When we think of car ownership, we think of the usual suspects:
But what we often overlook is the cost of parking your car overnight, especially if you live in a unit.
According to Canstar Blue, Queenslanders spend on average $42,266 buying a new vehicle. Would it surprise you to know that Australian’s who own units add an additional $50,000 onto the top of the car price if they have a parking space in their unit?
Because that is the average cost of adding a car park to a unit in Brisbane. For the industry and for buyers, that is causing a challenge, and it is being driven by old-world thinking when it comes to car ownership. The reality is that Australians are falling out of love with the car, particularly younger Australians.
According to John Ruggiero, managing director of Automotive Marketing Australia, “Owning a car now is a luxury. Millennials don’t need to travel as much. They take public transport. Their way of communicating with each other is far easier.”
In addition, we have seen the rise of ridesharing on-demand vehicle rental. We will soon see driverless vehicles as well as major public transport projects coming to life, forever changing how we navigate our cities. We also see a growth in remote working, another reason why more and more younger Australians are turning their back on car ownership.
So what does this have to do with development? According to Ryan Maclellan of Wolters, the answer starts with outdated planning regulations, “When a developer runs the numbers on a project, one of the highest costs they have to factor in is car parking, and at present, the number of car parks required per unit has not changed with the times. It is still wedded to the days when every adult in a family had a car of their own, and while that may be true across traditional suburbs, it is far from the case in the inner cities or along major public transport routes where medium and high-density developments tend to occur.”
“If we think about development as a game of Tetris, the skills comes from maximising the available space. But when it comes to car parks, we have situations where regulations insist that a certain number of car parks are provided, and that is usually accompanied by a reduction in the number of units. This changes the overall financials of a project and increases the cost per unit to the developer and, therefore, to any buyer. Prices increase, affordability becomes challenging, and people pay for car spaces that they do not need.”
An example of a current development sheds some light on the challenges. In construction in the city’s inner northwest, around 10km from the Brisbane CBD, metres from a main train station and large Retail First shopping centre, the location is perfect for owners wishing to ditch the car. Comprising 14 two-bedroom two bathroom units, the developer must provide 24 carparks for 14 units, plus an additional seven visitor car parks. The result a $50,000 price difference between units with one or two carparks, which seems a high price to pay for many owners who will turn them into storage cages.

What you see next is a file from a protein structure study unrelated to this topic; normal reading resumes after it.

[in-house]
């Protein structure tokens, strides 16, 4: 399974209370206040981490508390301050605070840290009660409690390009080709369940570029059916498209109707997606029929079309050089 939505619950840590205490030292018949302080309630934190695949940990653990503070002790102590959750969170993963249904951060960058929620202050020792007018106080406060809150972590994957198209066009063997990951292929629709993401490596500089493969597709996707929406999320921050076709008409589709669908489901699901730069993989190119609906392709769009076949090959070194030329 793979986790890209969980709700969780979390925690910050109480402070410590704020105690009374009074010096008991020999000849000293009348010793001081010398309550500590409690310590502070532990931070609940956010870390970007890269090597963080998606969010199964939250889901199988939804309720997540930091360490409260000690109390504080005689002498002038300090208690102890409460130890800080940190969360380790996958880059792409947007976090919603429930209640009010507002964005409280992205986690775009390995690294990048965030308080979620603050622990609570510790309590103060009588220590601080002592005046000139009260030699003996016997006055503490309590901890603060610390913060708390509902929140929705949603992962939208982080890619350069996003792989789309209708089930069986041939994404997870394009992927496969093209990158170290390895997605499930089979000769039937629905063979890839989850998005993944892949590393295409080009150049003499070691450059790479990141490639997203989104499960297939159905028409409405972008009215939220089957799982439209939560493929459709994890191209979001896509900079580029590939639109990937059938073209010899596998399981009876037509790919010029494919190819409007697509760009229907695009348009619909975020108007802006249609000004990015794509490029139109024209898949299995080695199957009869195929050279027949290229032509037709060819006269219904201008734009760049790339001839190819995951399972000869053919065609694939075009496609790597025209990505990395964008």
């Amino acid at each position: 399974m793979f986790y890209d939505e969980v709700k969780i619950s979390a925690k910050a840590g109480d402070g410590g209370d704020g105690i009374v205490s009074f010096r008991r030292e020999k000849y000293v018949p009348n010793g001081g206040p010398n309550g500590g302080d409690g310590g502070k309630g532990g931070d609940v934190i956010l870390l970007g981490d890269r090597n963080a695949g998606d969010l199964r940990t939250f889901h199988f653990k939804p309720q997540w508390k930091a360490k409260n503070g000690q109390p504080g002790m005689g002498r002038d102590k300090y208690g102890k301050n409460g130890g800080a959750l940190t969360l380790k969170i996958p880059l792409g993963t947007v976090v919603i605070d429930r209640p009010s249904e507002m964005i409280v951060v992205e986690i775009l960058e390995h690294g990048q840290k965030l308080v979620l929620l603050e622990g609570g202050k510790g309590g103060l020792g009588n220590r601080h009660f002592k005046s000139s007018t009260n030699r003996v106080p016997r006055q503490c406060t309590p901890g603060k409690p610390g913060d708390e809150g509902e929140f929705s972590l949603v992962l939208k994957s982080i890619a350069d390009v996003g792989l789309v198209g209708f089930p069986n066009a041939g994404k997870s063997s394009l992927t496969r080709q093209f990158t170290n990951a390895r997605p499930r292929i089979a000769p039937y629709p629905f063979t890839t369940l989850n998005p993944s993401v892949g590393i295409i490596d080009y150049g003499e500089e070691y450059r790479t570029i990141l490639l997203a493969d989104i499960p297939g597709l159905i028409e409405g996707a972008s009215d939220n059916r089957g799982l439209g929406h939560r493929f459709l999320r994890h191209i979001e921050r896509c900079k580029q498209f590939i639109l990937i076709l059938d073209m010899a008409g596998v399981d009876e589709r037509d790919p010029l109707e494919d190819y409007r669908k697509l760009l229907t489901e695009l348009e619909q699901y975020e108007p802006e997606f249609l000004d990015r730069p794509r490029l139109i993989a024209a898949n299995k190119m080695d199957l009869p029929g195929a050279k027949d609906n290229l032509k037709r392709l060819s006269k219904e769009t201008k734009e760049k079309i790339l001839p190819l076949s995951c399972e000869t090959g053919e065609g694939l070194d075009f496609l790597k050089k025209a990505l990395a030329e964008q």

“What we are seeing is scenarios where development becomes unfeasible because the numbers simply do not stack up and rather than maximise the opportunity, units are removed from development because of the cost of adding superfluous car parks. For the industry, it doesn’t make sense to be hamstrung by an out of date way of thinking, and it leads to smaller developments, more expensive properties and fewer and fewer opportunities for people to live where they want to live.”
Principal of Structures at Inertia Engineering, Phil Latham, echoes Ryan’s thoughts.
“Average cars are getting larger; carpark sizes are increasing, and thus more space is being dedicated to a form of transport that is slowly being eroded. What about car lay-by bays for ride sharing? In a world where we are targeting net zero and everyone spruiks sustainability, why are we building new buildings for the next 50 years when we expect that a large portion of them will be redundant? It’s like that quote from Bogota, the former mayor of Colombia “A developed country is not a place where the poor have cars. It’s where the rich use public transportation.” With upcoming the Olympics, we really have a need to move away from car usage.”
Inertia’s Scott Clements echoes these thoughts in line with the new transport infrastructure being developed in Southeast Queensland.
“We need to rethink our approach now. Cross River Rail should act as a driver for increased density across Brisbane’s suburban rail network, with pockets of development enabled within a sensible radius of train stations. I’d encourage people to take a trip on the suburban rail network, and you will see missed opportunity after missed opportunity for appropriate development on every line. From Albion in the inner north to Darra in the Southwest, we see station after station surrounded by low-density housing and roads overloaded with slow-moving traffic.”